The business of education has many players from the outfitters who kit our children every school term, the book maker who churns out thousands of ruled books for note taking, the schools who offer varied curricular, unions that ensure the rights of our teachers , the education institute that plans out our syllabus to government – who by looking at the many plans fronted in the battle for votes want to make it (the learning bit ) free in its entirety.
The new players in this ecosystem, who combined should change our model of knowledge dissemination are mobile and internet service providers who are often times synonymous, device manufacturers ,mobile application developers and government.
We have seem mobile application developers innovate around the current education system with the local examples of Mprep using SMS to help children with study guides, E-limu making learning a more interactive process using tablets and Kytabu a text book leasing service with a bold model.
Service providers on the other hand are pushing the adoption of the internet with the latest figures at an impressive seventeen plus million consumers of the internet, which would almost have one assume that a connected device is within, or should be within reach of every citizen. Safaricom, leading the onslaught has declared death to the smart phone and is embarking on a smart phone drive for the masses as device costs become more pocket friendly.I am yet to see a device manufacturer who would not want to push numbers. The market is home to Nokia, Samsung, Huawei, Techno and other device makers.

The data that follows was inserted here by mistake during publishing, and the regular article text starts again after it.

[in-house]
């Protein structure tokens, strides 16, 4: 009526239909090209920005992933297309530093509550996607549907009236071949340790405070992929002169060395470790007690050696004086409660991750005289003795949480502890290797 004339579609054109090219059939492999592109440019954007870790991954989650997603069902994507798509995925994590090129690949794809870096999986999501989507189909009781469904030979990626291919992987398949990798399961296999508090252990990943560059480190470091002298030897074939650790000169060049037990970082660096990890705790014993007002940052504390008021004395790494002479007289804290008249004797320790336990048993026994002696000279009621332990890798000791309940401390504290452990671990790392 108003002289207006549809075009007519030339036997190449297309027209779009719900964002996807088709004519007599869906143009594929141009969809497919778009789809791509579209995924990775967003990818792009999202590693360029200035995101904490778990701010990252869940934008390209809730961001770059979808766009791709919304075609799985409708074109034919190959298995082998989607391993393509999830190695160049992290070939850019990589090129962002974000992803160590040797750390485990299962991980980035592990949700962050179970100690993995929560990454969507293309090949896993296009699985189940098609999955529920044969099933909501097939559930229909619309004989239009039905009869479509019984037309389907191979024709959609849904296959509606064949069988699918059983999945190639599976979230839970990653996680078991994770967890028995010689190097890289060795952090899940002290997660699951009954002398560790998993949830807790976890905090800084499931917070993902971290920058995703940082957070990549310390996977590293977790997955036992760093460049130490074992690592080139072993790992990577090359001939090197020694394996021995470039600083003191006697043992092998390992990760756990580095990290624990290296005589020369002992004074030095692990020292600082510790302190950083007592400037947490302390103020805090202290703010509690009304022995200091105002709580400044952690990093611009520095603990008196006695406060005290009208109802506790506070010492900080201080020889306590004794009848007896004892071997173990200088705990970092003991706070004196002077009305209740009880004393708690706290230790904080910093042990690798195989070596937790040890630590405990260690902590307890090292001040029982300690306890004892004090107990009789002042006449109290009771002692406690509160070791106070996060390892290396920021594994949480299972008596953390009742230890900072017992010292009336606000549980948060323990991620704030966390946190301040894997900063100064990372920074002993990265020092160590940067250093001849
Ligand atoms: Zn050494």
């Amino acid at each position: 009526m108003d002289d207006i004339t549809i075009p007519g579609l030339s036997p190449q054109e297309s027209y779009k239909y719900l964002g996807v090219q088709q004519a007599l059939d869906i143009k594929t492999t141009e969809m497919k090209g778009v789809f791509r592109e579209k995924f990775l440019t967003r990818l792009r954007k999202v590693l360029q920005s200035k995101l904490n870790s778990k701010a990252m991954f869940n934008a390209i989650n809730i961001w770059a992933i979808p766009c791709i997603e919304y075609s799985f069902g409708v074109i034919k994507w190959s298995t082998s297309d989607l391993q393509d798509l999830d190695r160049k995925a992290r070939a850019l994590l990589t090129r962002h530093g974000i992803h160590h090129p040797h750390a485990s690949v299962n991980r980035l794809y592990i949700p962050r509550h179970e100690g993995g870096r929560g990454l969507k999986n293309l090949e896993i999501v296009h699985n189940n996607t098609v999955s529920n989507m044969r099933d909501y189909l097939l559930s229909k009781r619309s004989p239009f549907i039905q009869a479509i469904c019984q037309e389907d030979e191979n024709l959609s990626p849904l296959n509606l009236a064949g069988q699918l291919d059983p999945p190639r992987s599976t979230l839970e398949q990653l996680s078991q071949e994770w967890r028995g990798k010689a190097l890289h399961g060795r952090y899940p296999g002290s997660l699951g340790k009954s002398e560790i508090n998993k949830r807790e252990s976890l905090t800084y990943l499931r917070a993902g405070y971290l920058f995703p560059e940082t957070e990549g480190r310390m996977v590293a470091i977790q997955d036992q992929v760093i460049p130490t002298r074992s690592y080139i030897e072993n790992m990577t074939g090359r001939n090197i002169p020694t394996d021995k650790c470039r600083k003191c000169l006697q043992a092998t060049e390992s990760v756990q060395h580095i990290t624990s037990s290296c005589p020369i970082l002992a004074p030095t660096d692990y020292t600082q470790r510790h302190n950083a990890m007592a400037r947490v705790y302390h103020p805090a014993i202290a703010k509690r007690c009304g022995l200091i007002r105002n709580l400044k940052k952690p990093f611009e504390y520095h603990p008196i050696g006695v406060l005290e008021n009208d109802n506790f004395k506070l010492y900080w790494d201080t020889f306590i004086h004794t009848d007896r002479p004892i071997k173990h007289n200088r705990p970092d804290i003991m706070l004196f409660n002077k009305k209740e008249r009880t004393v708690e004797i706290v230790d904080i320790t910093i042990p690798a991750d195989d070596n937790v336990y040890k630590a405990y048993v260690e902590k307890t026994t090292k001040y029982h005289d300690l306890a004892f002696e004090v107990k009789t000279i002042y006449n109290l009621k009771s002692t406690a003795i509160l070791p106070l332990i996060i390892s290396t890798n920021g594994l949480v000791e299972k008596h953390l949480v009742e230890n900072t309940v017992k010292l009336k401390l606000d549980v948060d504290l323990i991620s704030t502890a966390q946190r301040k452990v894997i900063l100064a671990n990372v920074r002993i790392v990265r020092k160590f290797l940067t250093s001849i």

So how should all this come together? Government, being the agent of scale here, with budgets to boot should approach device manufacturers with a leasing model that will see them have a custom built device, stripped of elements that would not add value for the task at hand – knowledge dissemination. Leasing would ensure modern and cheaper device options over time at lower cost of ownership.
Service providers would then on the impetus of an assured and perpetual market create bundled packages on data that will ensure connectivity of the said devices. Cost of access may for example be higher outside the dedicated device whose data consumption will have been measured.
Publishers would then produce their work in digitally palatable formats and with savings from the removal of printing, distribution and storage costs, make content available at a price several factors lower than that of print editions. Opening up content via API’s will then allow developers to build innovative custom solutions targeting either mass or niche markets but still based on a curricular that is relevant ,verified and can be refreshed on the fly.
It may be easier said than done to align all the interested parties, but the possibility and value of the synergy is very real.